Federal judges in two states block, strike down laws protecting unborn babies

Federal judges in two states block, strike down laws protecting unborn babies By Ashley Sadler for Life Site News

Amendments toughening Alabama’s requirements for minors seeking abortions and an Indiana law requiring abortion centers to notify mothers of life-saving abortion reversal treatment were thwarted by judges.

Federal judges in Alabama and Indiana moved Wednesday to stifle two pieces of significant pro-life legislation.

In Alabama, provisions implemented to protect unborn babies from abortions obtained by teen mothers without parental consent were deemed “unconstitutional.” Meanwhile, an Indiana judge blocked a law requiring abortion facilities to inform women about abortion pill reversal procedures while a Planned Parenthood lawsuit challenging the law progresses through the courts.

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The 11th Circuit Court of Appeals in Alabama upheld a 2017 federal ruling that struck down pro-life provisions added to the Alabama Parental Consent Act in 2014. Like similar legislation in many other states, the Alabama law bars minor girls from obtaining an abortion without parental consent. However, a judicial bypass provision in the law allows minors from abusive homes to request a judge’s permission instead.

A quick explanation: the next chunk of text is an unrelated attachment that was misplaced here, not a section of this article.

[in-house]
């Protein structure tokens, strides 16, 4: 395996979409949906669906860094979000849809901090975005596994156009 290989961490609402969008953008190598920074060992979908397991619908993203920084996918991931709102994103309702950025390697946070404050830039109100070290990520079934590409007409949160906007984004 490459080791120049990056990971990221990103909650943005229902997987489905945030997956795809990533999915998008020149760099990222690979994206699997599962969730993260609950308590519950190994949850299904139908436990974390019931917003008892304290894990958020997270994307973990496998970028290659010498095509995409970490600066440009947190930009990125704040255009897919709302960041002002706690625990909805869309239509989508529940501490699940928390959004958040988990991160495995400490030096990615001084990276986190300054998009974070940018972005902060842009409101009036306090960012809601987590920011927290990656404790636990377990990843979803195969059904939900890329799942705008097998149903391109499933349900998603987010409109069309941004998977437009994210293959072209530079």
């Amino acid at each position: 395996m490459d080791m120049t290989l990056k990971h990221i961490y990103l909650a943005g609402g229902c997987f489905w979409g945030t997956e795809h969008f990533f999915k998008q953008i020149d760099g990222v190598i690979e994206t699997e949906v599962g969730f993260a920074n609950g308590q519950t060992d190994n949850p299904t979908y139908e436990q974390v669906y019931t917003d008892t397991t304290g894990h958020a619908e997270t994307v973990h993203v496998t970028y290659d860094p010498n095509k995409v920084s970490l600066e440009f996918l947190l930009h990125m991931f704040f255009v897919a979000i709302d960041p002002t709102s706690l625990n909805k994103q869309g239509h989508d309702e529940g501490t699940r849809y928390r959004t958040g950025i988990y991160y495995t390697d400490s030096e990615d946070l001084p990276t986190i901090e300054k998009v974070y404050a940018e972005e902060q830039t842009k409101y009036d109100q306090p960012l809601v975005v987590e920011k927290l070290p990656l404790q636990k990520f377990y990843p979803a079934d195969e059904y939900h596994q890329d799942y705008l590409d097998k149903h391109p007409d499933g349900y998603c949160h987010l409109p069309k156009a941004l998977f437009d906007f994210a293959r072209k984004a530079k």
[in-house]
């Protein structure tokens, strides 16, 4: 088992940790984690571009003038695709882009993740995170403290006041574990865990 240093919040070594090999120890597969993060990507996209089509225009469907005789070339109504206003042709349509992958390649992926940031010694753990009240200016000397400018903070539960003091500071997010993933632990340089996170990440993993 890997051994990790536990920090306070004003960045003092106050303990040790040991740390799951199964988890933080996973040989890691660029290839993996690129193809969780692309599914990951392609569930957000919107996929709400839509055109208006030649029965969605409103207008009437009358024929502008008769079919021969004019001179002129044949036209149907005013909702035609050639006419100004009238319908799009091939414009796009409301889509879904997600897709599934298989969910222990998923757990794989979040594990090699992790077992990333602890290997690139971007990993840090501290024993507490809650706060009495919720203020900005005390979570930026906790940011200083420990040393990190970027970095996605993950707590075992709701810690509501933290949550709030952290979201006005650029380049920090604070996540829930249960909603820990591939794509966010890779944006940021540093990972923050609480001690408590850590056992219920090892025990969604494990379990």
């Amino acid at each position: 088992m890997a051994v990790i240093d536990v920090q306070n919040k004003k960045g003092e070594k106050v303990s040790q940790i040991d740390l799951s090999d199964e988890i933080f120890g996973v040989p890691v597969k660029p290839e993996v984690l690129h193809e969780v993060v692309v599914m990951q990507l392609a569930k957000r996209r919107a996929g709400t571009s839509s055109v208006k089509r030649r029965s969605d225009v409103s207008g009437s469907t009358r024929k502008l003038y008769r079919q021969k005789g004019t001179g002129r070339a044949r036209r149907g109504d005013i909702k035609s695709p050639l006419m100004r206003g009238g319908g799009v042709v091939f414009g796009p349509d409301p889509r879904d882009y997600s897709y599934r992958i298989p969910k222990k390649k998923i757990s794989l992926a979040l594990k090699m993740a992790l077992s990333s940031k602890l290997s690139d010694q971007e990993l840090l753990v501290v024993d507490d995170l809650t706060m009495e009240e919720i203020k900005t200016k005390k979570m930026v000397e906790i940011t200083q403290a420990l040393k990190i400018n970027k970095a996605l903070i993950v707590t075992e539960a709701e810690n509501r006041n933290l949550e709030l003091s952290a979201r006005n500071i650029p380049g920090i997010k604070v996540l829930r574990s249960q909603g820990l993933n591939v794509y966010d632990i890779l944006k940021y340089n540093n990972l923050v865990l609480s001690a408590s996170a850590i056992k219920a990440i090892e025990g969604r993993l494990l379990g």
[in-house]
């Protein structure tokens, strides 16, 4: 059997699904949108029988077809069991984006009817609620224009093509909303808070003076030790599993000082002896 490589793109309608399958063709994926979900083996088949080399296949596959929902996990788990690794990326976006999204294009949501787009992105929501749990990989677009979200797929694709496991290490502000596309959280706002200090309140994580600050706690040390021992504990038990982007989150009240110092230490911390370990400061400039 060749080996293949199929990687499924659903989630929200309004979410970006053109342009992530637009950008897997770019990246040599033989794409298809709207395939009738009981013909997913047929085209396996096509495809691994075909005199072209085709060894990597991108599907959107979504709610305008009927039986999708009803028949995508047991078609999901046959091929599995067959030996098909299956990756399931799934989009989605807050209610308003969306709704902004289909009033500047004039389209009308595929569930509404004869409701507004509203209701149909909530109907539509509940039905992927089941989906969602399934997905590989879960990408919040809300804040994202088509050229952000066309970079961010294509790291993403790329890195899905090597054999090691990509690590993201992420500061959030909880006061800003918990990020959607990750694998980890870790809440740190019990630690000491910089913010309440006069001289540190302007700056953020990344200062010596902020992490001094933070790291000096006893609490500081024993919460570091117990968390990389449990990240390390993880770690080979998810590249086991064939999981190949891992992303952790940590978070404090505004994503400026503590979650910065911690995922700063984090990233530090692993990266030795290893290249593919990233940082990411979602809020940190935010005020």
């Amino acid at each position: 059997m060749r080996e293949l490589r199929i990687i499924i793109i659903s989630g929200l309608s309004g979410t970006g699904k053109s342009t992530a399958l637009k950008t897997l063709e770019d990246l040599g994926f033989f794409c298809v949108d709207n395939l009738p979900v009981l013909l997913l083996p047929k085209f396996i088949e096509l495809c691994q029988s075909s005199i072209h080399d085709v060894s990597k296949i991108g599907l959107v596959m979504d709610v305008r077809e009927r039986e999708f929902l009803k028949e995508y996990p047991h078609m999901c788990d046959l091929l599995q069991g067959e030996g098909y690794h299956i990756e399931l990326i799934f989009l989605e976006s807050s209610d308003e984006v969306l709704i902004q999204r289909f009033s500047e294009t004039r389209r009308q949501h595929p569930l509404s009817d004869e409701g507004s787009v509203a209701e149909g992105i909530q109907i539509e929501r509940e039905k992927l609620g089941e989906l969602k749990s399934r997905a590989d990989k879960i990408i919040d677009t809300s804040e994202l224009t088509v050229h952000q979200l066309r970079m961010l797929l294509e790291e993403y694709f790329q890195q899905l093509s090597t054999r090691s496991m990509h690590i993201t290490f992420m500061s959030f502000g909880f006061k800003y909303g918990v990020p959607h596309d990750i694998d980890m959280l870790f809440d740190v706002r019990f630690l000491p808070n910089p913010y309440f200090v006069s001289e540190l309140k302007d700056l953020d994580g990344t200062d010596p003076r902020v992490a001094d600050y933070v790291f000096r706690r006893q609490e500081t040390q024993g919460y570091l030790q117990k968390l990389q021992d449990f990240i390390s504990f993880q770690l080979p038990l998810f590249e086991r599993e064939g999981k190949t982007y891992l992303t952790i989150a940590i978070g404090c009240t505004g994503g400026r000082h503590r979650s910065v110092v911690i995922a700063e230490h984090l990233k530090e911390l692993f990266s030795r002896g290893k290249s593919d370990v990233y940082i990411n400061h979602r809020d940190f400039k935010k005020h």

According to National Right to Life, the judicial bypass loophole is often manipulated by abortion providers who “(get) their own attorneys appointed by the court to shepherd pregnant minors through the intimidating judicial system” and provide easy access to abortion.

To deal with the problem, Alabama lawmakers toughened the law, requiring girls seeking a judicial bypass to appear in a trial-like court with lawyers and potentially their parents. Their amendments also allowed the court to appoint a lawyer to represent the interests of the unborn child.

The 2014 amendments were scuppered when the Reproductive Health Services abortion facility in Montgomery County filed a lawsuit.

On Wednesday, the appeals court upheld the 2017 decision, saying the pro-life amendments were “unconstitutional” and placed an “undue burden” on pregnant minors seeking abortions.

In a statement to Newsweek, Alabama Attorney General Steve Marshall said he “strongly disagree(s)” with the court’s decision, adding that the “State of Alabama intends to seek review of this decision by the entire Eleventh Circuit and, if necessary, by the Supreme Court.”

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